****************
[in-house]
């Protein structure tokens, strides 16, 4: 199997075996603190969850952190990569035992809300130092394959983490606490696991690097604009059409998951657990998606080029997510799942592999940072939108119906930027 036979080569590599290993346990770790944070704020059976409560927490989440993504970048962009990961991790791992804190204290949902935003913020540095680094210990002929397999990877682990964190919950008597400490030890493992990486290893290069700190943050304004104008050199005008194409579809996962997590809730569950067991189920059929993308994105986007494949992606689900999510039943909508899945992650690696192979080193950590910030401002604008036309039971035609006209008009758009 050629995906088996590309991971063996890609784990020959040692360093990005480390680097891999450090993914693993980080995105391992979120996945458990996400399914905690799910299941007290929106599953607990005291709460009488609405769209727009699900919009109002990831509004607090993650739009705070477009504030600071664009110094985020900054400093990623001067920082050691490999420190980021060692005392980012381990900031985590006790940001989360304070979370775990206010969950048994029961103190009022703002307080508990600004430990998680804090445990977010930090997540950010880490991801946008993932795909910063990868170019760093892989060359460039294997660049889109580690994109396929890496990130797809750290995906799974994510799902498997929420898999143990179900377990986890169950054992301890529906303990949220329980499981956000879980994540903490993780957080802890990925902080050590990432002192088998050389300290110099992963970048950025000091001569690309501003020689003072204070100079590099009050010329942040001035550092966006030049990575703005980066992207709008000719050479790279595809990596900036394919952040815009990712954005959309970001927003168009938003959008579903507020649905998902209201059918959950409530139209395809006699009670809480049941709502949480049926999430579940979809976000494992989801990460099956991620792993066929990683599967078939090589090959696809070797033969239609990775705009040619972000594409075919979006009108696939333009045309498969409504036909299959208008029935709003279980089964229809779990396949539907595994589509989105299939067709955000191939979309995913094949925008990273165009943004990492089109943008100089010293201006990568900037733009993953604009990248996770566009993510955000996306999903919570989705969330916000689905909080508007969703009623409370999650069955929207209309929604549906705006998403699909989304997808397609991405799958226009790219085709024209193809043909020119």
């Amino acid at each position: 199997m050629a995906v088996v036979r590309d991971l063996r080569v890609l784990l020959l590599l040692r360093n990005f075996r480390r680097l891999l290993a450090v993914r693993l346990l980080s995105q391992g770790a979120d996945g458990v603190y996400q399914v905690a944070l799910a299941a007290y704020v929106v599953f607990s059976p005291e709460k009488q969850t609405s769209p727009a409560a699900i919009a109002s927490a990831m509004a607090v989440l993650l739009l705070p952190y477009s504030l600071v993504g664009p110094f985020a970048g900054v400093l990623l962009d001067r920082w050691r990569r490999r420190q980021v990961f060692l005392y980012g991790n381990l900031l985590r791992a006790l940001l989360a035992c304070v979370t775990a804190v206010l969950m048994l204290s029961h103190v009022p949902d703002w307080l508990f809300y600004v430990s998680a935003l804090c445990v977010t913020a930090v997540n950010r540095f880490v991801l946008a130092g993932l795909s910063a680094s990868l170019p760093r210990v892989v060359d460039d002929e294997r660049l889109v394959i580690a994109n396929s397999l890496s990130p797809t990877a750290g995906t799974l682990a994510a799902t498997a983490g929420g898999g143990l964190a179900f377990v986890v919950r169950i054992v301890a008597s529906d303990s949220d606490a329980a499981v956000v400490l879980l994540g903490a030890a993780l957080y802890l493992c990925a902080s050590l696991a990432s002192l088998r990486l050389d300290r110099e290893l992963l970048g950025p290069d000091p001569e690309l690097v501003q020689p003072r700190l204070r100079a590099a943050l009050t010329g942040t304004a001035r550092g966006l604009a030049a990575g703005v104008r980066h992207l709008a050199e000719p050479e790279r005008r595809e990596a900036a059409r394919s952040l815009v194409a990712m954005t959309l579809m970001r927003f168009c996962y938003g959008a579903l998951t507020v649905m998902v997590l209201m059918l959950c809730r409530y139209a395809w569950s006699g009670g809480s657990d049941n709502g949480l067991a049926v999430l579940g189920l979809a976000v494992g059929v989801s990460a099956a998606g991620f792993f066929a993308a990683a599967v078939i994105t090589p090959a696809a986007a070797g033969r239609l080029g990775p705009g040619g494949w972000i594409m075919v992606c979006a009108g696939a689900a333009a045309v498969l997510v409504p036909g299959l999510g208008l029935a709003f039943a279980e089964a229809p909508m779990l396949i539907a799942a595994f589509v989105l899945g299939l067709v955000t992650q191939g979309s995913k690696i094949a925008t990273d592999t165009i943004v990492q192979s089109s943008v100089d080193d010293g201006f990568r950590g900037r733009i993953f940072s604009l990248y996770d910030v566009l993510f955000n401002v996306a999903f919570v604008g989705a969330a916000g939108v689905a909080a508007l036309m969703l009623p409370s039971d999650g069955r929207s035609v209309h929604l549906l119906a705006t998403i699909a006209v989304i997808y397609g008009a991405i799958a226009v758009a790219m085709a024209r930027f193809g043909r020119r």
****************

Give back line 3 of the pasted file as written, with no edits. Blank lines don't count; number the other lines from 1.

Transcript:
């Amino acid at each position: 199997m050629a995906v088996v036979r590309d991971l063996r080569v890609l784990l020959l590599l040692r360093n990005f075996r480390r680097l891999l290993a450090v993914r693993l346990l980080s995105q391992g770790a979120d996945g458990v603190y996400q399914v905690a944070l799910a299941a007290y704020v929106v599953f607990s059976p005291e709460k009488q969850t609405s769209p727009a409560a699900i919009a109002s927490a990831m509004a607090v989440l993650l739009l705070p952190y477009s504030l600071v993504g664009p110094f985020a970048g900054v400093l990623l962009d001067r920082w050691r990569r490999r420190q980021v990961f060692l005392y980012g991790n381990l900031l985590r791992a006790l940001l989360a035992c304070v979370t775990a804190v206010l969950m048994l204290s029961h103190v009022p949902d703002w307080l508990f809300y600004v430990s998680a935003l804090c445990v977010t913020a930090v997540n950010r540095f880490v991801l946008a130092g993932l795909s910063a680094s990868l170019p760093r210990v892989v060359d460039d002929e294997r660049l889109v394959i580690a994109n396929s397999l890496s990130p797809t990877a750290g995906t799974l682990a994510a799902t498997a983490g929420g898999g143990l964190a179900f377990v986890v919950r169950i054992v301890a008597s529906d303990s949220d606490a329980a499981v956000v400490l879980l994540g903490a030890a993780l957080y802890l493992c990925a902080s050590l696991a990432s002192l088998r990486l050389d300290r110099e290893l992963l970048g950025p290069d000091p001569e690309l690097v501003q020689p003072r700190l204070r100079a590099a943050l009050t010329g942040t304004a001035r550092g966006l604009a030049a990575g703005v104008r980066h992207l709008a050199e000719p050479e790279r005008r595809e990596a900036a059409r394919s952040l815009v194409a990712m954005t959309l579809m970001r927003f168009c996962y938003g959008a579903l998951t507020v649905m998902v997590l209201m059918l959950c809730r409530y139209a395809w569950s006699g009670g809480s657990d049941n709502g949480l067991a049926v999430l579940g189920l979809a976000v494992g059929v989801s990460a099956a998606g991620f792993f066929a993308a990683a599967v078939i994105t090589p090959a696809a986007a070797g033969r239609l080029g990775p705009g040619g494949w972000i594409m075919v992606c979006a009108g696939a689900a333009a045309v498969l997510v409504p036909g299959l999510g208008l029935a709003f039943a279980e089964a229809p909508m779990l396949i539907a799942a595994f589509v989105l899945g299939l067709v955000t992650q191939g979309s995913k690696i094949a925008t990273d592999t165009i943004v990492q192979s089109s943008v100089d080193d010293g201006f990568r950590g900037r733009i993953f940072s604009l990248y996770d910030v566009l993510f955000n401002v996306a999903f919570v604008g989705a969330a916000g939108v689905a909080a508007l036309m969703l009623p409370s039971d999650g069955r929207s035609v209309h929604l549906l119906a705006t998403i699909a006209v989304i997808y397609g008009a991405i799958a226009v758009a790219m085709a024209r930027f193809g043909r020119r």